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That wouldn't be the first failed effort to confront a young star about her personal troubles. A talent agent who once worked with a team that represented Lohan said that during the actress' mid-2000s ascent, her agency grew worried about her increasingly unruly behavior. A discussion was had about whether it was the agents' responsibility to intervene, and this person says that many of those in the room felt that Lohan's personal life and the attendant drama was "an ugly mess and not worth the risk of getting involved." However, a senior agent decided to bring in Lohan and her mother, Dina, for a frank discussion about the actress' behavior. "We had a real conversation about how 'you need help,' " recalls this person. One week later, Lohan fired her agents and signed with another company. "I was pretty proud of the people who had said we should do something. But the people who argued we shouldn't have said anything said: 'What the f--? Look what happened.' "

Of course, many executives believe that reining in wayward child actors is a responsibility of parents. To that end, Disney Channel, for example, offers a seminar called Talent 101, which features security experts, psychologists, showrunners and life coaches, and aims to help child actors and parents learn how to navigate the tricky waters of fame. "But at the end of the day, it's the parents who really have to be parents," Gary Marsh, president of Disney Channels Worldwide, told THR in a June interview. "We give them the tools they might need, but the network is not responsible for raising their children."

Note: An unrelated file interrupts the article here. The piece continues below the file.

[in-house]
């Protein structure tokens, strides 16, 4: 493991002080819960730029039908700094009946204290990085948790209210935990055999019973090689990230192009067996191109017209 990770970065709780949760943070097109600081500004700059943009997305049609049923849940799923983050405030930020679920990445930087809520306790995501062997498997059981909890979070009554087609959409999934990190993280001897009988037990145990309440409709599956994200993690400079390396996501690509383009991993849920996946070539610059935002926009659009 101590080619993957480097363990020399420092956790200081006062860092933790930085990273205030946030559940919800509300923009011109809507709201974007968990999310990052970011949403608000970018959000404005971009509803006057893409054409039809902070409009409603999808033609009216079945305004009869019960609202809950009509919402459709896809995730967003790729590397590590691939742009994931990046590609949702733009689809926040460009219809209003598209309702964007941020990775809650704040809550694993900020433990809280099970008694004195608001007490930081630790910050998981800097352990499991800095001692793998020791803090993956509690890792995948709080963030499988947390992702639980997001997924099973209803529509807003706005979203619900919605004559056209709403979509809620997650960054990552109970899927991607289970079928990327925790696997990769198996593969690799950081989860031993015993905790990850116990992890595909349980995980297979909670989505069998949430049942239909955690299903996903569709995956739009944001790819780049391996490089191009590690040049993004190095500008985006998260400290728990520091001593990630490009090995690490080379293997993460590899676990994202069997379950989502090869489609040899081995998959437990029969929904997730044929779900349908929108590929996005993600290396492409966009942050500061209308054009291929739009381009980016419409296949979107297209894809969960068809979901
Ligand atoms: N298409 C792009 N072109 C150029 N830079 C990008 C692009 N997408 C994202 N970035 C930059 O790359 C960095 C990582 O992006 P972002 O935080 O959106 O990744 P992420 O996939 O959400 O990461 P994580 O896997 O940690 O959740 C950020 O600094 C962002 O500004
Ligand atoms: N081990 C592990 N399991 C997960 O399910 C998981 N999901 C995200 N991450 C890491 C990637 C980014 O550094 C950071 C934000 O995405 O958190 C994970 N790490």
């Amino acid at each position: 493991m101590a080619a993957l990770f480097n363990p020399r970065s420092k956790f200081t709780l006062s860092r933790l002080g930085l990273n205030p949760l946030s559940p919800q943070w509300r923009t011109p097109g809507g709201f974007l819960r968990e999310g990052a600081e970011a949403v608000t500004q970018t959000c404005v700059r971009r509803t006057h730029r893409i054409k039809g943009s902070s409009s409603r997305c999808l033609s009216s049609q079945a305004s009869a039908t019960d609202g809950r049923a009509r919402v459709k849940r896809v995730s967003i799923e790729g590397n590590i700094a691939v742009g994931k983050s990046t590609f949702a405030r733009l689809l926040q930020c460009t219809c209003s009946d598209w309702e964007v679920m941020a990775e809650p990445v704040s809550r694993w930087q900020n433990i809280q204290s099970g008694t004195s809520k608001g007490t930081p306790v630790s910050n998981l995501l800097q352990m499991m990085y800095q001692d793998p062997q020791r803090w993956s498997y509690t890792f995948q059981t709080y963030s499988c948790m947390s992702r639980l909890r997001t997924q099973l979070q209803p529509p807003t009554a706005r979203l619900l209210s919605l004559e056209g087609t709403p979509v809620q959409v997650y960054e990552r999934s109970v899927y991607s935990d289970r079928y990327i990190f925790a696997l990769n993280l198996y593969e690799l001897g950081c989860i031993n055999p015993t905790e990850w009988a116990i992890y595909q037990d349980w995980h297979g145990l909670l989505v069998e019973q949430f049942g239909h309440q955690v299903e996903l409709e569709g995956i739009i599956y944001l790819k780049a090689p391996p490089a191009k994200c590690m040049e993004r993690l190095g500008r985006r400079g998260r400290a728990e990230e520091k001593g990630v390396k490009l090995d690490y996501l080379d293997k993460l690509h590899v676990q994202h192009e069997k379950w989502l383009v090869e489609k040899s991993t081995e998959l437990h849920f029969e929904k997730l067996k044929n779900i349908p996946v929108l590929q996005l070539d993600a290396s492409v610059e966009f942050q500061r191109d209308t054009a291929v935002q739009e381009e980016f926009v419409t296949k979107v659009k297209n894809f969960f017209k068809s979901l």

There is a precedent of parents stepping in when their A-list children are in crisis: Some observers invoked Britney Spears' placement under the conservatorship of her father after a 2008 meltdown and questioned whether Bynes' troubles also could be tied to psychological issues.

It's not clear what role Bynes' parents play in managing her personal or professional life; Rick Bynes served as her manager until about 2007, according to a source, but could not be reached for comment.

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With the looming court dates, there is little talk of Bynes staging a Hollywood comeback -- particularly because she hasn't said this interests her. But if Bynes changed her mind, a comeback would be tough, says Kane. "Once you have a photo of a pipe in your mouth in a car, you can't un-ring that bell," she says. "It would be hard to see Amanda Bynes as a rosy-faced ingenue ever again. She's crossed a line." Still, such stars as Robert Downey Jr. and Barrymore have bounced back from well-documented substance abuse issues -- and Lohan is in the midst of yet another attempted comeback of her own -- proving that Hollywood can be forgiving of such indiscretions.

If Bynes never makes another movie, her final film will be the 2010 Screen Gems comedy Easy A. No one connected to the project would discuss her comportment on the Ojai, Calif., set, though there were no reports of trouble. The film received strong reviews and ultimately helped launch then-21-year-old Emma Stone's career. In Easy A, which grossed $75 million worldwide, Bynes was cast in a familiar role: a high school drama queen.

It couldn't have been easy for Bynes to stand by and watch the Hollywood machinery align to catapult Stone to stardom, much in the same way that it decided Lohan was the child star to place on the fast track instead of her.

It might have been enough to make a girl just want to run away.

Borys Kit contributed to this report.


Twitter: @DanielNMiller